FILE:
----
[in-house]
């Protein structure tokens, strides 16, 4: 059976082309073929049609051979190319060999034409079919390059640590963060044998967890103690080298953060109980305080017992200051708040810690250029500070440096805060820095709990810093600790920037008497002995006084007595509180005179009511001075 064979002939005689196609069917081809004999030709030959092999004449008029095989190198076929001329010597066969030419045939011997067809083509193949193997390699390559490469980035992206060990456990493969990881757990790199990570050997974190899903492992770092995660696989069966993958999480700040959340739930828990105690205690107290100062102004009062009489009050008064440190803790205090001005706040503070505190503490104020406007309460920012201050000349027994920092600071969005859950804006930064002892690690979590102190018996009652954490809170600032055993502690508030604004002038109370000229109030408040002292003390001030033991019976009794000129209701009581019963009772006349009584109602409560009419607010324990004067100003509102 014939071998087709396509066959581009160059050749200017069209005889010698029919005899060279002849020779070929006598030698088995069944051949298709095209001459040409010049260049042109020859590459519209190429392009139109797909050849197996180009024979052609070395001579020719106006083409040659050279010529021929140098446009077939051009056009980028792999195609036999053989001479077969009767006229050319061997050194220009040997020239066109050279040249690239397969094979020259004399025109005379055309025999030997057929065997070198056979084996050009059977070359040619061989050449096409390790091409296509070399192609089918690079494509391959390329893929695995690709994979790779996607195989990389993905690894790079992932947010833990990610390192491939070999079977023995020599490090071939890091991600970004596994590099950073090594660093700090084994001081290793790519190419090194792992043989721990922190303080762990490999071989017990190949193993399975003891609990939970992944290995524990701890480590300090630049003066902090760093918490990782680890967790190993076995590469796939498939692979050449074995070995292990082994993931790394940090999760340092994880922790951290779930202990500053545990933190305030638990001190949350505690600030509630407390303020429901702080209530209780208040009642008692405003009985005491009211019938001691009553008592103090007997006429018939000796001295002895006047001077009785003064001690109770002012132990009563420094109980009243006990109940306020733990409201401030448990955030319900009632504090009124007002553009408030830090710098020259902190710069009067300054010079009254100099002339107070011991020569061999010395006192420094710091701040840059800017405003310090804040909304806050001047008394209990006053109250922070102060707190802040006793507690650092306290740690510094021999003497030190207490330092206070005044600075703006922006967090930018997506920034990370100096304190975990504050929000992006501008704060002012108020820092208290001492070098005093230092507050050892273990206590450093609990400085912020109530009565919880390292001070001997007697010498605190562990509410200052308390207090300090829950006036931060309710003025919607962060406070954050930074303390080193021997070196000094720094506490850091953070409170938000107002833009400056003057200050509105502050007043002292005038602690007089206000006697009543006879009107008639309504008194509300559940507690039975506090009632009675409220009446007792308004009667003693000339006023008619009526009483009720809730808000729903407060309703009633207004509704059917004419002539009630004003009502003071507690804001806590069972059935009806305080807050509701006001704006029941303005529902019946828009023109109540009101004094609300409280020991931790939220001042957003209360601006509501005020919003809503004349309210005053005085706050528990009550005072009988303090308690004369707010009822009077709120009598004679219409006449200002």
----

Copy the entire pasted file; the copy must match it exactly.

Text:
[in-house]
């Protein structure tokens, strides 16, 4: 059976082309073929049609051979190319060999034409079919390059640590963060044998967890103690080298953060109980305080017992200051708040810690250029500070440096805060820095709990810093600790920037008497002995006084007595509180005179009511001075 064979002939005689196609069917081809004999030709030959092999004449008029095989190198076929001329010597066969030419045939011997067809083509193949193997390699390559490469980035992206060990456990493969990881757990790199990570050997974190899903492992770092995660696989069966993958999480700040959340739930828990105690205690107290100062102004009062009489009050008064440190803790205090001005706040503070505190503490104020406007309460920012201050000349027994920092600071969005859950804006930064002892690690979590102190018996009652954490809170600032055993502690508030604004002038109370000229109030408040002292003390001030033991019976009794000129209701009581019963009772006349009584109602409560009419607010324990004067100003509102 014939071998087709396509066959581009160059050749200017069209005889010698029919005899060279002849020779070929006598030698088995069944051949298709095209001459040409010049260049042109020859590459519209190429392009139109797909050849197996180009024979052609070395001579020719106006083409040659050279010529021929140098446009077939051009056009980028792999195609036999053989001479077969009767006229050319061997050194220009040997020239066109050279040249690239397969094979020259004399025109005379055309025999030997057929065997070198056979084996050009059977070359040619061989050449096409390790091409296509070399192609089918690079494509391959390329893929695995690709994979790779996607195989990389993905690894790079992932947010833990990610390192491939070999079977023995020599490090071939890091991600970004596994590099950073090594660093700090084994001081290793790519190419090194792992043989721990922190303080762990490999071989017990190949193993399975003891609990939970992944290995524990701890480590300090630049003066902090760093918490990782680890967790190993076995590469796939498939692979050449074995070995292990082994993931790394940090999760340092994880922790951290779930202990500053545990933190305030638990001190949350505690600030509630407390303020429901702080209530209780208040009642008692405003009985005491009211019938001691009553008592103090007997006429018939000796001295002895006047001077009785003064001690109770002012132990009563420094109980009243006990109940306020733990409201401030448990955030319900009632504090009124007002553009408030830090710098020259902190710069009067300054010079009254100099002339107070011991020569061999010395006192420094710091701040840059800017405003310090804040909304806050001047008394209990006053109250922070102060707190802040006793507690650092306290740690510094021999003497030190207490330092206070005044600075703006922006967090930018997506920034990370100096304190975990504050929000992006501008704060002012108020820092208290001492070098005093230092507050050892273990206590450093609990400085912020109530009565919880390292001070001997007697010498605190562990509410200052308390207090300090829950006036931060309710003025919607962060406070954050930074303390080193021997070196000094720094506490850091953070409170938000107002833009400056003057200050509105502050007043002292005038602690007089206000006697009543006879009107008639309504008194509300559940507690039975506090009632009675409220009446007792308004009667003693000339006023008619009526009483009720809730808000729903407060309703009633207004509704059917004419002539009630004003009502003071507690804001806590069972059935009806305080807050509701006001704006029941303005529902019946828009023109109540009101004094609300409280020991931790939220001042957003209360601006509501005020919003809503004349309210005053005085706050528990009550005072009988303090308690004369707010009822009077709120009598004679219409006449200002």